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It's May 20, there are 171 days until the presidential election, Donald Trump is the presumptive Republican nominee for president, and everything is normal. This is the premise of Hillary Clinton's general election strategy, which her campaign detailed in a conversation with the Washington Post.
If there's anything my extensive background in watching action movies has taught me, it’s that you never publicly lay out your strategy in advance. The first reason for this is that doing so can take some of the fun out of actually watching everything unfold. The second, more germane reason is that revealing your plan of attack affords your nemesis the chance to figure out how to counter it.
So why did Clinton cast off conventional wisdom passed down by the action-movie gods? It's part of what political analysts and election junkies call a "general election pivot." She’s attempting to signal that, in her opinion, the primary is over, she will be the nominee, and it's time to shift the party’s focus to defeating the Republicans in the fall. It's the equivalent of pointedly turning away from someone you've been arguing passionately with and asking a third party why they haven't washed the dishes.
The reason the Clinton campaign was willing to sacrifice strategic surprise is obvious once you learn the details. Here's the core of her general election, anti-Trump message, as conceptualized by her chief campaign strategist, Joel Benenson:
This isn’t about bluster. It’s about having real plans to get stuff done. When it comes to the economy, Hillary Clinton is the only candidate with plans that have been vetted and will make a difference in people’s lives.
Those real plans? Job creation centered around manufacturing and small businesses, and steps to make the economy a bit more equitable — pretty much exactly what you’d expect from a Democratic front-runner. The reason the Clinton campaign was willing to give away its strategy is because there's absolutely no surprise involved, nothing here to indicate that Clinton considers Trump an unusual candidate or that he presents any unique threats. This is the same kind of election message she could have run, with very few changes, against Bush, Rubio, or Cruz. Her campaign is treating this as a conventional election and pitching itself as a continuation and extension of Obama's policies, especially its economic policy. And in normal circumstances, running in the wake of a decently popular incumbent and an unemployment rate of 5.5 percent, it'd be perfectly reasonable to do just that. Things are going in the right direction; let's keep it that way.
As with the affirmative case for Clinton, her campaign’s case against Trump is also pretty standard: Trump's business record with its multiple bankruptcies makes it difficult for him to be believable as caretaker of the American economy. "Credibility matters,” Benenson says. “I don’t think he’s got credibility to make that argument." This is not that different from the case the Obama campaign made against Mitt Romney in 2012.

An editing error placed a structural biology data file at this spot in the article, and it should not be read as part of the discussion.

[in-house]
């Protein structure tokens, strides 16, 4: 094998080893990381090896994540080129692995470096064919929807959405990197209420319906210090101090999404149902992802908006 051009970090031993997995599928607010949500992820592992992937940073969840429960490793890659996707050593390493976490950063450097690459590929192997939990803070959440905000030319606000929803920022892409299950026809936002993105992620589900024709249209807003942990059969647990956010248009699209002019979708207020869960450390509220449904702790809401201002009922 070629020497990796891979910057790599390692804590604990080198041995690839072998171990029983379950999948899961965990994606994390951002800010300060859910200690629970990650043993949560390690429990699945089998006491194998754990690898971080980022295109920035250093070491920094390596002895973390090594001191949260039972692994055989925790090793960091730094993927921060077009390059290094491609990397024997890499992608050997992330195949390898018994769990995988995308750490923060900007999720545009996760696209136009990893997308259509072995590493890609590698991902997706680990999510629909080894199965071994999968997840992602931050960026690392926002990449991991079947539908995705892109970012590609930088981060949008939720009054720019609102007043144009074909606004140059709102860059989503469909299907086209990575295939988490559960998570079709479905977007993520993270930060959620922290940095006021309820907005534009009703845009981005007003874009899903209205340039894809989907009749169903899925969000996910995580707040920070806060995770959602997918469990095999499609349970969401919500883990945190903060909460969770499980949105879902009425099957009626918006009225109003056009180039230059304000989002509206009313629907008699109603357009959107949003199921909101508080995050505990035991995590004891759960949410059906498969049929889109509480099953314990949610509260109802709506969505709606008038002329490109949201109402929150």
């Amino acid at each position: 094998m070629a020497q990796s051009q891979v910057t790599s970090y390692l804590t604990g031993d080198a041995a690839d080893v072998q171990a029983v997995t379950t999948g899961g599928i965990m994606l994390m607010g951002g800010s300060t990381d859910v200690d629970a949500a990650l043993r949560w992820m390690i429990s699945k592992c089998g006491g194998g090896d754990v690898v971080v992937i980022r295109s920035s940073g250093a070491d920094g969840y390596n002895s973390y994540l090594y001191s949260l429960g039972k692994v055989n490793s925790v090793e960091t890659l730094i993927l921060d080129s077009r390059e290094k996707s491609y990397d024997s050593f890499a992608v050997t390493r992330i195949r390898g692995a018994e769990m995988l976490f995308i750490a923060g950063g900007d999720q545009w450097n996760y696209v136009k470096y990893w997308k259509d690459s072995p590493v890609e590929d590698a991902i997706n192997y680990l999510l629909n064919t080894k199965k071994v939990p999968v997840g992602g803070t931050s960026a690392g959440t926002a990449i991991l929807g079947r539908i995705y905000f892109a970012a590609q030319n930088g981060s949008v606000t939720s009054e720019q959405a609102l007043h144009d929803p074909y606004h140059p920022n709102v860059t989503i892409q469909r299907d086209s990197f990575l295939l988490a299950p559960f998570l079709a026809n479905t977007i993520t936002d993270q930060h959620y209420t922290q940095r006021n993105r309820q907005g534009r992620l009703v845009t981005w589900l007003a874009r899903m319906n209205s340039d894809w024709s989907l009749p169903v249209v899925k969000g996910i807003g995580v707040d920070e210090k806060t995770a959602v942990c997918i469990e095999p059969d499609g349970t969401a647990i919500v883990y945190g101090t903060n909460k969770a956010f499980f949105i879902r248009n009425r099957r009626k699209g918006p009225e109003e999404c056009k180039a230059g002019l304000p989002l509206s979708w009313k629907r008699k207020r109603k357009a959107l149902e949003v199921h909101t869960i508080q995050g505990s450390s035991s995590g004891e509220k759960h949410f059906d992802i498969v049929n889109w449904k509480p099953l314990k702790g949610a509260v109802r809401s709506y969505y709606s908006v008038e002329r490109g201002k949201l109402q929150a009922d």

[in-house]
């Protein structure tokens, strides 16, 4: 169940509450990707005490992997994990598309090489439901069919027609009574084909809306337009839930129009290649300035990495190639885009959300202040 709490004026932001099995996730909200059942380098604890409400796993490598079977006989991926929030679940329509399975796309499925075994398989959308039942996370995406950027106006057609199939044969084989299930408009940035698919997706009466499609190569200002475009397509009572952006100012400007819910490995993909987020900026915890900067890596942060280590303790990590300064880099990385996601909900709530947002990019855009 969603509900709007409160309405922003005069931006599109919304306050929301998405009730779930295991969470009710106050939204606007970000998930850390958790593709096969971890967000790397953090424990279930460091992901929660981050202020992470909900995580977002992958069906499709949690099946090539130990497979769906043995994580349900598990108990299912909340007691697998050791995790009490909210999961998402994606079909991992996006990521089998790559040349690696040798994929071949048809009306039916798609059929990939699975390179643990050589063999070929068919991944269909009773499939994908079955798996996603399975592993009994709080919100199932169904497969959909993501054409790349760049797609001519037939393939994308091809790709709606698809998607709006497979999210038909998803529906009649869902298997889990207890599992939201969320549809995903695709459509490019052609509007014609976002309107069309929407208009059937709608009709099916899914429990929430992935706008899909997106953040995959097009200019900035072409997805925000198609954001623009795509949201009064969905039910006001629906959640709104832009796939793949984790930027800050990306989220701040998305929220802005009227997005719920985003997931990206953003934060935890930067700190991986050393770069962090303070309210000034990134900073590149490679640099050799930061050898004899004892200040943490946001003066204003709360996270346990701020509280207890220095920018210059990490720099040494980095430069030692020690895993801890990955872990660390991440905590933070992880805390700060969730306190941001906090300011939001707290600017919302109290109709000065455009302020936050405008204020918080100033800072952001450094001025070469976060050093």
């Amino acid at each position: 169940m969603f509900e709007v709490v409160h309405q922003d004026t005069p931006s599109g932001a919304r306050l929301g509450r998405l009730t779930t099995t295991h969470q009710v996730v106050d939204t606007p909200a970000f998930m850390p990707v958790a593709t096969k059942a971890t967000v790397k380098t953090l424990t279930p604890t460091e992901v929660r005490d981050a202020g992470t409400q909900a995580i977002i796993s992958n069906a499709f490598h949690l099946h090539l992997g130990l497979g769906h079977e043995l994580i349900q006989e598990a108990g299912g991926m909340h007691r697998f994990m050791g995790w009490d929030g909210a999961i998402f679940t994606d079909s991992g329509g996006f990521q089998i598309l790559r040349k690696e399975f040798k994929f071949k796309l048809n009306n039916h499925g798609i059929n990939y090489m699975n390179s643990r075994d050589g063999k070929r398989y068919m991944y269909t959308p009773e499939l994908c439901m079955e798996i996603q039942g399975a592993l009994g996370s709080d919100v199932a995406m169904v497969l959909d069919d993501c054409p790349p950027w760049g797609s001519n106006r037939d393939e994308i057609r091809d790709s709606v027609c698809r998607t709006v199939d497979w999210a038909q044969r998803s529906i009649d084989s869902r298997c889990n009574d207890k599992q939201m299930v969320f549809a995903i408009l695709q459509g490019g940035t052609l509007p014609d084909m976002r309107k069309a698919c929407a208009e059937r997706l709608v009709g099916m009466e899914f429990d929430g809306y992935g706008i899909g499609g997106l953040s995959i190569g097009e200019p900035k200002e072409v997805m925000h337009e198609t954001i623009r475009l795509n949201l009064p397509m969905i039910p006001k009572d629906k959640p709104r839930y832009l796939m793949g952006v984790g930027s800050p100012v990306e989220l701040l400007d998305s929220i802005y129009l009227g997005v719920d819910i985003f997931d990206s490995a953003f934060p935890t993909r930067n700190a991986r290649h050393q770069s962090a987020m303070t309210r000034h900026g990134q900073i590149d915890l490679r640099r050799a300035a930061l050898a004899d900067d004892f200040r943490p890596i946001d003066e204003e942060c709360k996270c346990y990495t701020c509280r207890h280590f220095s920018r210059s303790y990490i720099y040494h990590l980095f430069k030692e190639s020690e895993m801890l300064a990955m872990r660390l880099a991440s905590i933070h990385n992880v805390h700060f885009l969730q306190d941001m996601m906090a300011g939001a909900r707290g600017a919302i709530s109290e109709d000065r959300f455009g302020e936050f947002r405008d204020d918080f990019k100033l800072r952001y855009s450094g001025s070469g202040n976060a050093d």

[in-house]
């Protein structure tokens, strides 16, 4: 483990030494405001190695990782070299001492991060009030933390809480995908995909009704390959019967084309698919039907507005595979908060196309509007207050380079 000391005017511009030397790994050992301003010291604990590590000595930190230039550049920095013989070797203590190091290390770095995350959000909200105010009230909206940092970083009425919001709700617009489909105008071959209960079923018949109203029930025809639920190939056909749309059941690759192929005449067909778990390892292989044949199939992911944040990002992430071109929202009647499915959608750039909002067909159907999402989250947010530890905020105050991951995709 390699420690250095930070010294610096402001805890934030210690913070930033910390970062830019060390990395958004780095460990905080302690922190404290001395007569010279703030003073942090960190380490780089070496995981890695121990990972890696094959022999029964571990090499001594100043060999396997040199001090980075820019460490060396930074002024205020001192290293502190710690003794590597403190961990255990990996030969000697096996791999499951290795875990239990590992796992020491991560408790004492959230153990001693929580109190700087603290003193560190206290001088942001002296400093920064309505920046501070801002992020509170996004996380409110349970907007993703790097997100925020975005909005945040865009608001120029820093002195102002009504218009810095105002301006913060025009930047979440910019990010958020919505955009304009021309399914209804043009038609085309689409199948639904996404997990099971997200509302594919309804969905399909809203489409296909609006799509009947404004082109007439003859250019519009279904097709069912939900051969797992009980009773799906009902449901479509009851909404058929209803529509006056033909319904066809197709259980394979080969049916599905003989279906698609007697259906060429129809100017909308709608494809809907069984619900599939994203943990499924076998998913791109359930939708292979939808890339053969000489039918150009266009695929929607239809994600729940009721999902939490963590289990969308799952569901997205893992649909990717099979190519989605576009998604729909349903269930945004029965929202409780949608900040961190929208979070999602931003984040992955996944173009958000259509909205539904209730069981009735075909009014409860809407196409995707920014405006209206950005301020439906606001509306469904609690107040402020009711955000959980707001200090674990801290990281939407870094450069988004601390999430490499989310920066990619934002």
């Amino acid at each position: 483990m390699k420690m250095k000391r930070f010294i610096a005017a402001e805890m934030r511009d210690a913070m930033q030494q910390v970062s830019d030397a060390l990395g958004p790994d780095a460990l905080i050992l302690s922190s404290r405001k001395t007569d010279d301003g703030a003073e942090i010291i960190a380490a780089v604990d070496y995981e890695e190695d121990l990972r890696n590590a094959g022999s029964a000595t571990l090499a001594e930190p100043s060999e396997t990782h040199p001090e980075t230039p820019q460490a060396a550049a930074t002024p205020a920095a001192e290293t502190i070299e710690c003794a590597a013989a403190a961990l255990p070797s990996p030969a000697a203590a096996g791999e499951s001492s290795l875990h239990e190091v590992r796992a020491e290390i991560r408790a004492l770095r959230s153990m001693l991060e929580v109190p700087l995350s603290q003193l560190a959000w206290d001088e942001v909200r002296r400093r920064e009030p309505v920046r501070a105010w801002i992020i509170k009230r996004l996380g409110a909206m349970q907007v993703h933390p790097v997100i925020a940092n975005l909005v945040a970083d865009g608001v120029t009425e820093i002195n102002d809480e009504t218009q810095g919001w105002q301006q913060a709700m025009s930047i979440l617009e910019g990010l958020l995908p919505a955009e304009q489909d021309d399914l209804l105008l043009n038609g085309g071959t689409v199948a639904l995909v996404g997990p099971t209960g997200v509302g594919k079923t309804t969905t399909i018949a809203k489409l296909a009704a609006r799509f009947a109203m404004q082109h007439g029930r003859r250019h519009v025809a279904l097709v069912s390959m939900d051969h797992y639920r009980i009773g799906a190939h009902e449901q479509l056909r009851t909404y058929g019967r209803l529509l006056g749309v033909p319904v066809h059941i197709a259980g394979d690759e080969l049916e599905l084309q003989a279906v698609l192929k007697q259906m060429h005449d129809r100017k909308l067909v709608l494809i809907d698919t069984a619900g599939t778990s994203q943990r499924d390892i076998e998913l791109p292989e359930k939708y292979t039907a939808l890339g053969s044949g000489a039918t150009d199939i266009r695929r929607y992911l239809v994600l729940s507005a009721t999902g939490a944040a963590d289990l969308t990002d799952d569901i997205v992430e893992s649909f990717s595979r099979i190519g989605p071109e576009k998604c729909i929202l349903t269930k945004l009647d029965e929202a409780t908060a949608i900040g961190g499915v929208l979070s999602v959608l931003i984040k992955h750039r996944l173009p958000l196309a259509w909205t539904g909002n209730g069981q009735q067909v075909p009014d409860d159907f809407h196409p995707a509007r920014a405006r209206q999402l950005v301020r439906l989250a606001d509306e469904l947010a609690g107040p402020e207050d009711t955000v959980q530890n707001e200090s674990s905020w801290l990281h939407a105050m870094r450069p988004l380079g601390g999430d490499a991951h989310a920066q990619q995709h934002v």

The argument that this workaday message will stop Trump is straightforward. It's based upon the idea that presidential elections, barring those that occur during recessions or wars, are not determined by the particulars of the candidates, but instead by demographics and economics, an argument well summarized by Slate’s Jamelle Bouie. The thinking goes like this: Trump is all but doomed because there won't be enough white voters to make up for his incredible unpopularity among blacks and Latinos. Romney clobbered Obama with whites but lost anyway because minorities voted against him. And that was in 2012; Trump's nativist appeal might drive minority turnout even higher this year. The campaign and candidates matter less than the math. And the math is just against Trump.
I know what you're thinking: Wait a second, didn't the pundits tell us that Trump couldn't be the nominee in the first place? Why should we believe them when they screwed up so badly the first time? These are valid questions, and whether you should believe pundits now depends on what you think their earlier screw-up was. If, like Nate Silver, you think that pundits’ primary mistake was not putting enough stock in polls that showed Trump leading the GOP since last summer -- essentially, not putting enough faith in the math -- then you should trust the pundits and conventional wisdom. And you should be pretty confident in Clinton's strategy.
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It's not necessarily that simple, though. The problem wasn’t just that pundits didn't put enough faith in the polls. The real reason so many people got their primary predictions wrong is that they were basing them purely on precedent, without a good idea of what made the preceding events happen. Lots of well-informed people thought that Trump's views would make him unacceptable to the establishment, and that candidates who are unacceptable to the establishment can't win presidential nominations in modern elections. The reasons to not treat Trump's polling numbers as predictive were actually valid: Candidates wither after strong polling all the time. Just take a look at the polling from 2008: Rudy Giuliani led the polls for months and months before his lead collapsed.